Top Issue 1-2024

9 July 2009 Edition

The Mary Nelis Column

9 July 2009

IN media terms it was the non-event of the year, upstaged by the death of a world pop idol, Michael Jackson. The UVF and Red Hand Commando announced that they had destroyed all their weapons, a claim backed up by General John de Chastelain. The UDA/UFF on the other hand has failed so far to destroy all its weapons and the General is quoted as saying he looks forward to the day when that process will be completed and all unionist weapons 'will be put beyond use'. Without splitting hairs on the use of language one wonders what happened to the 'D' word so beloved by the media and unionist politicians in respect of the furore over the issue of IRA weapons. Has decommissioning gone out of business. Free article

ECONOMIC CRISIS: As far back as 2006, Sinn Féin was pointing out the structural problems in the Irish public finances

9 July 2009

THERE is a particularly annoying side-effect to recessions that doesn't get as much attention as it should. The growth in celebrity economists, who gleefully appear on everything from RTÉ's Prime Time and Six One News to sensationalist and tacky TV3 doomsday programmes, is a true stomach-churning accompaniment to any economic downturn. Economists are a strange breed. They do not practice an exact science, so it is rare to find two who agree. Free article

OPINION: ToirÉasa Ferris on elections that could have been worse but should have been better

9 July 2009

IT'S 1.17am and I am sitting at my kitchen table typing away. Exactly four weeks ago I was doing the very same thing - in a panicked attempt to get the last of the canvass issues followed up in time for the post later that morning. That day we had completed the last of our canvassing and after a few months of 17-hour days I was happy to work into the early hours as it was nearly all over and by Saturday the hard slog would hopefully prove to have been worth it. Free article

LOCAL ELECTIONS: First Sinn Féin woman takes seat in Bandon

9 July 2009

BANDON, County Cork, is another of those areas that saw a breakthrough for Sinn Féin in the local elections when Rachel McCarthy (26) was the first woman ever to take a council seat in the town for Sinn Féin. The McCarthys always had republican tendencies and when Rachel was only 17 both she and her father joined Sinn Féin. "The family was having a meal in the Munster Arms Hotel in Bandon," Rachel recalls, "and there was a Sinn Féin meeting going on upstairs. My dad suggested we go up and sit in for a while. It was out of that meeting that we came to join the local Charlie Hurley Cumann in Bandon and we never looked back." Free article

LOCAL ELECTIONS: Transfers crucial in Waterford

9 July 2009

PAT FITZERALD made a breakthrough for Sinn Féin in Tramore, doubling the party's representation on Waterford County Council when he took a seat in the local elections. Pat tells ELLA O'DWYER about some of the factors involved in that success, including upset at the European Union and the Irish Government's handling of indigenous industries. Free article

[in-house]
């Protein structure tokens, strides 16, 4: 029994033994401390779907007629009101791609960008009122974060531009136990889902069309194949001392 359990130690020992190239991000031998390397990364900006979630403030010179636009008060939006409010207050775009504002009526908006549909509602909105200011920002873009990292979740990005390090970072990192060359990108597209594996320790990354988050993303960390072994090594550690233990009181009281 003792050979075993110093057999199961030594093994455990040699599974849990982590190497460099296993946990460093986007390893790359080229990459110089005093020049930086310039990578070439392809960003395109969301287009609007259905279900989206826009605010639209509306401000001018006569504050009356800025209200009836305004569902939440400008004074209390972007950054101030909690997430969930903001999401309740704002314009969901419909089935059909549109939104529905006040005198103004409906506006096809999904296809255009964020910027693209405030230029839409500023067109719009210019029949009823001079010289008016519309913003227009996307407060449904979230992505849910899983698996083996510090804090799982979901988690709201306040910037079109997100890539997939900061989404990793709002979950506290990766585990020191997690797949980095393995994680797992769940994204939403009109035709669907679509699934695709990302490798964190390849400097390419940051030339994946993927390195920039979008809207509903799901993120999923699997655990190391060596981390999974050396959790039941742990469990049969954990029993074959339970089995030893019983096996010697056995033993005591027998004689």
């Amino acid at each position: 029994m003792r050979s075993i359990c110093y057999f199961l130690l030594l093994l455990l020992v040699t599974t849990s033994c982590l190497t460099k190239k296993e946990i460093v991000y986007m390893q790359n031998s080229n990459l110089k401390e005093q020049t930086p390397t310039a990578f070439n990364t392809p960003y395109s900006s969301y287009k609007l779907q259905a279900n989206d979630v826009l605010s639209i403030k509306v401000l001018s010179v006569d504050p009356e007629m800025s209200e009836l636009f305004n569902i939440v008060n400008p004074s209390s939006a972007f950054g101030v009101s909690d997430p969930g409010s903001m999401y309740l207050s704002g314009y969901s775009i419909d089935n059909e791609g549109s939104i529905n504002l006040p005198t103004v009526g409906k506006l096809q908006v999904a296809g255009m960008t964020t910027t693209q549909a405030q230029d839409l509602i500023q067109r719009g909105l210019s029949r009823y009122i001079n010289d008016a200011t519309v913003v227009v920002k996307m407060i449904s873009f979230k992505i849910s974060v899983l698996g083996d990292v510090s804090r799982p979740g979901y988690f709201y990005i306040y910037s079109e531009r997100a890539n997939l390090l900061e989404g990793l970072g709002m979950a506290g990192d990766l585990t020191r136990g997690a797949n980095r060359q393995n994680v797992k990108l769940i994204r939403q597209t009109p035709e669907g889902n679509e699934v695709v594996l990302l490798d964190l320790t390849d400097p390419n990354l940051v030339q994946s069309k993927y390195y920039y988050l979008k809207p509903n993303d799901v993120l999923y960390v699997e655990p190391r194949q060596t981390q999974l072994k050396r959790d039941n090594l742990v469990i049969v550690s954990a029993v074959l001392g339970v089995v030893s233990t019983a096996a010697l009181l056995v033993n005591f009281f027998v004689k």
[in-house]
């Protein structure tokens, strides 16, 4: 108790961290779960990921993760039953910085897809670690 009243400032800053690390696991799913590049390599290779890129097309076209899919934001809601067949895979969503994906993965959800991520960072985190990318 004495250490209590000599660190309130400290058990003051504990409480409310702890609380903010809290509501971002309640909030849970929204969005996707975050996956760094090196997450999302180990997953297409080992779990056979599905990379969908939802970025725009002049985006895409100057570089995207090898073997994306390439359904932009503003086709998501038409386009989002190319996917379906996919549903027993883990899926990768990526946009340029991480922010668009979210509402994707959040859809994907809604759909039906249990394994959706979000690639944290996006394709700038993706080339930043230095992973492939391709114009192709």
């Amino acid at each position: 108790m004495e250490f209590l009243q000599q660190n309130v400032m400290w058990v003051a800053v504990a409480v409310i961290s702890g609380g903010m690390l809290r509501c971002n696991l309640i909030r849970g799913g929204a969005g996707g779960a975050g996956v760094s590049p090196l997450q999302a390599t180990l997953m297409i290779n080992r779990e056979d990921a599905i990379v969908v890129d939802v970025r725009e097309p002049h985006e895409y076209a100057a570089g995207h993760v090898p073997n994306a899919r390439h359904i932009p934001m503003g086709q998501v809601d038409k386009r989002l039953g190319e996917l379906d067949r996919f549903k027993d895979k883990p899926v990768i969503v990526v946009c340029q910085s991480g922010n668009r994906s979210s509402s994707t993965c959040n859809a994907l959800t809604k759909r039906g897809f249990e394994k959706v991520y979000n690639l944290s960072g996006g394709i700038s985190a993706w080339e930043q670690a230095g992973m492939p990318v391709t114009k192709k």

Madge McConville RIP: A lifelong freedom fighter

9 July 2009

MADGE McCONVILLE, from Belfast, has been one of the most respected republican women to have stood with the people and the prisoners in the struggle for Irish freedom. Madge passed away on 4 May. As a tribute by grateful comrades from many generations to this courageous woman, we reproduce extracts from the graveside oration delivered at her funeral by Sinn Féin Cllr Fra McCann. Free article


9 July 2009

NED O'Keeffe eh? What could you do with him? He has been harassed, ridiculed, chased and cursed since he went on Cork local radio last week and announced he couldn't be bothered doing anything for the people of Rathcormack because they don't vote for him in sufficient numbers. Being not too far from the Carney homeland, the text messages and outraged phone calls were coming in thick and fast. Free article

More than a game BY MATT TREACY

9 July 2009

THERE was an amusing incident in a certain hostelry after last Sunday's Leinster final when one Kilkenny chap suggested that maybe the Cats had been kind towards Dublin and that, had they wished, they could have beaten them by far more than six points. To which someone responded, "Well, you had better enjoy this one because you won't beat us again." Cue general amusement all round. It was possibly not meant as a serious comment but it does accurately reflect the ambition of the current Dublin team and its management. Anthony Daly was part of a generation of Clare hurling folk who ended the long dark days of being Munster's "whipping boys", as he so eloquently put it after they beat their mortal foes from Tipp in the 1997 Munster final. Free article

Remembering the Past: Dr William MacNeven

9 July 2009

THE Society of the United Irishmen drew support from a number of prominent people in the professional classes of Dublin. Among the foremost of these republicans was William James MacNeven, a doctor and scientist. MacNeven was born in 1763 in Ballinahowne, Aughrim, County Galway. The family of Mac Cnáimhín had been associated with the region for over 600 years and an ancestor was killed in battle as a chief in the army of the King of Connacht, Ruairí Ó Conchubhair, in 1159. Free article

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